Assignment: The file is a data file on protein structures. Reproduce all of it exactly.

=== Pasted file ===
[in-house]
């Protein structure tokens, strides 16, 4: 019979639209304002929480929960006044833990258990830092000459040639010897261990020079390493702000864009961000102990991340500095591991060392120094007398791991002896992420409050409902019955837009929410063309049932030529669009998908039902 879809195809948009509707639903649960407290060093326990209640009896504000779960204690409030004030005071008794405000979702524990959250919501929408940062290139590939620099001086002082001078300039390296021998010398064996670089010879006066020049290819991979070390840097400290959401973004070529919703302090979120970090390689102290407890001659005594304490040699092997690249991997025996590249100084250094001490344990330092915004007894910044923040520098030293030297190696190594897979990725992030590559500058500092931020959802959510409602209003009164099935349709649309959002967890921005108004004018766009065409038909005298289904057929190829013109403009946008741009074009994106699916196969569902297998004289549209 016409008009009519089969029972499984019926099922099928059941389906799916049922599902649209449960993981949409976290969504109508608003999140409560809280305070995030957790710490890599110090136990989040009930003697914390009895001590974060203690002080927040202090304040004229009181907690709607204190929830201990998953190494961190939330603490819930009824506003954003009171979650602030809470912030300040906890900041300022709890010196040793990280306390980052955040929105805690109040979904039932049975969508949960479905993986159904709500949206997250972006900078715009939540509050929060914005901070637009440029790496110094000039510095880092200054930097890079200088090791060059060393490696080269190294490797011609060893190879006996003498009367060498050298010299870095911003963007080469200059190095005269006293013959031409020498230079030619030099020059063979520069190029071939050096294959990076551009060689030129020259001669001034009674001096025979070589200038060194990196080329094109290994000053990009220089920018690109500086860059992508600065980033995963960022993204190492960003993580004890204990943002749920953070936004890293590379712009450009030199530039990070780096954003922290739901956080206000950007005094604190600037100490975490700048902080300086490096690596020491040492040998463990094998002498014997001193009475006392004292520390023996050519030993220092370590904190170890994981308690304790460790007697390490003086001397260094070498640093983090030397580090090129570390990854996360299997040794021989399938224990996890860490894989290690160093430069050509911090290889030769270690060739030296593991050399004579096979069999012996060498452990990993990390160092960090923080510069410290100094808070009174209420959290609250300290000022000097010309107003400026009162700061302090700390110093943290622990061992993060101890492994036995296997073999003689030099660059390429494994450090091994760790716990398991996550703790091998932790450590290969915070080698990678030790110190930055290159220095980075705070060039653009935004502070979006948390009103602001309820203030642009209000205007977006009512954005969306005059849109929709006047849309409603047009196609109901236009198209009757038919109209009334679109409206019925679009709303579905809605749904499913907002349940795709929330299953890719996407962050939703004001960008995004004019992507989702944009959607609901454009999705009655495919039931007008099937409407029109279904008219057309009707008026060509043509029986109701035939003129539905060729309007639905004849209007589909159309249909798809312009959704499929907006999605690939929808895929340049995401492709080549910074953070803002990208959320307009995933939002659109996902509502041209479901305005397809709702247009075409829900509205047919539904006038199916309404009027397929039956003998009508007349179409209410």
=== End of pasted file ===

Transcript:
[in-house]
């Protein structure tokens, strides 16, 4: 019979639209304002929480929960006044833990258990830092000459040639010897261990020079390493702000864009961000102990991340500095591991060392120094007398791991002896992420409050409902019955837009929410063309049932030529669009998908039902 879809195809948009509707639903649960407290060093326990209640009896504000779960204690409030004030005071008794405000979702524990959250919501929408940062290139590939620099001086002082001078300039390296021998010398064996670089010879006066020049290819991979070390840097400290959401973004070529919703302090979120970090390689102290407890001659005594304490040699092997690249991997025996590249100084250094001490344990330092915004007894910044923040520098030293030297190696190594897979990725992030590559500058500092931020959802959510409602209003009164099935349709649309959002967890921005108004004018766009065409038909005298289904057929190829013109403009946008741009074009994106699916196969569902297998004289549209 016409008009009519089969029972499984019926099922099928059941389906799916049922599902649209449960993981949409976290969504109508608003999140409560809280305070995030957790710490890599110090136990989040009930003697914390009895001590974060203690002080927040202090304040004229009181907690709607204190929830201990998953190494961190939330603490819930009824506003954003009171979650602030809470912030300040906890900041300022709890010196040793990280306390980052955040929105805690109040979904039932049975969508949960479905993986159904709500949206997250972006900078715009939540509050929060914005901070637009440029790496110094000039510095880092200054930097890079200088090791060059060393490696080269190294490797011609060893190879006996003498009367060498050298010299870095911003963007080469200059190095005269006293013959031409020498230079030619030099020059063979520069190029071939050096294959990076551009060689030129020259001669001034009674001096025979070589200038060194990196080329094109290994000053990009220089920018690109500086860059992508600065980033995963960022993204190492960003993580004890204990943002749920953070936004890293590379712009450009030199530039990070780096954003922290739901956080206000950007005094604190600037100490975490700048902080300086490096690596020491040492040998463990094998002498014997001193009475006392004292520390023996050519030993220092370590904190170890994981308690304790460790007697390490003086001397260094070498640093983090030397580090090129570390990854996360299997040794021989399938224990996890860490894989290690160093430069050509911090290889030769270690060739030296593991050399004579096979069999012996060498452990990993990390160092960090923080510069410290100094808070009174209420959290609250300290000022000097010309107003400026009162700061302090700390110093943290622990061992993060101890492994036995296997073999003689030099660059390429494994450090091994760790716990398991996550703790091998932790450590290969915070080698990678030790110190930055290159220095980075705070060039653009935004502070979006948390009103602001309820203030642009209000205007977006009512954005969306005059849109929709006047849309409603047009196609109901236009198209009757038919109209009334679109409206019925679009709303579905809605749904499913907002349940795709929330299953890719996407962050939703004001960008995004004019992507989702944009959607609901454009999705009655495919039931007008099937409407029109279904008219057309009707008026060509043509029986109701035939003129539905060729309007639905004849209007589909159309249909798809312009959704499929907006999605690939929808895929340049995401492709080549910074953070803002990208959320307009995933939002659109996902509502041209479901305005397809709702247009075409829900509205047919539904006038199916309404009027397929039956003998009508007349179409209410």